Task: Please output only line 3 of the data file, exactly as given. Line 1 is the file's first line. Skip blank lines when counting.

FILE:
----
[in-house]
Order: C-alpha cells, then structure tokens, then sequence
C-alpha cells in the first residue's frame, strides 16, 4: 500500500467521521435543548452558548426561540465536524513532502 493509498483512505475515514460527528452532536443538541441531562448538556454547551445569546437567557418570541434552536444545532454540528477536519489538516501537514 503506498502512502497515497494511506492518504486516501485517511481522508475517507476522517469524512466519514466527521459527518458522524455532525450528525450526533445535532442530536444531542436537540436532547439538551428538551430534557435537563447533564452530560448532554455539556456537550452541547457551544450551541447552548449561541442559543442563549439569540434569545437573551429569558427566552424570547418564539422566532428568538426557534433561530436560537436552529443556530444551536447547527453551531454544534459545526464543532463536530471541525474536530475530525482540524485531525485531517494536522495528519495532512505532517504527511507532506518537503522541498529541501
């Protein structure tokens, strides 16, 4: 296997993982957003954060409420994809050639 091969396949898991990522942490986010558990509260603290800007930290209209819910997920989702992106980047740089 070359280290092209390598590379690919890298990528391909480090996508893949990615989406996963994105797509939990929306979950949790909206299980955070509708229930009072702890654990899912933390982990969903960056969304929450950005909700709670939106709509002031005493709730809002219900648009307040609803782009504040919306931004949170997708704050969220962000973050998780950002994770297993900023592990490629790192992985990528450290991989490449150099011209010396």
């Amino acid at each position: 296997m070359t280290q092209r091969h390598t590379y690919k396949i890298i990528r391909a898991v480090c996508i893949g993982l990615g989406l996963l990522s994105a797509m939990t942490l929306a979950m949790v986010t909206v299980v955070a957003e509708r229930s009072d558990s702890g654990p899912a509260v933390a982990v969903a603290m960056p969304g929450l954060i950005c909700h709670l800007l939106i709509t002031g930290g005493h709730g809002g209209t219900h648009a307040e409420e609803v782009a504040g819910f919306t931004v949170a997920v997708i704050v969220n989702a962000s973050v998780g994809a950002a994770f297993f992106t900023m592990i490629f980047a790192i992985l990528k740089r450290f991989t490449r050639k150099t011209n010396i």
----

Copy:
C-alpha cells in the first residue's frame, strides 16, 4: 500500500467521521435543548452558548426561540465536524513532502 493509498483512505475515514460527528452532536443538541441531562448538556454547551445569546437567557418570541434552536444545532454540528477536519489538516501537514 503506498502512502497515497494511506492518504486516501485517511481522508475517507476522517469524512466519514466527521459527518458522524455532525450528525450526533445535532442530536444531542436537540436532547439538551428538551430534557435537563447533564452530560448532554455539556456537550452541547457551544450551541447552548449561541442559543442563549439569540434569545437573551429569558427566552424570547418564539422566532428568538426557534433561530436560537436552529443556530444551536447547527453551531454544534459545526464543532463536530471541525474536530475530525482540524485531525485531517494536522495528519495532512505532517504527511507532506518537503522541498529541501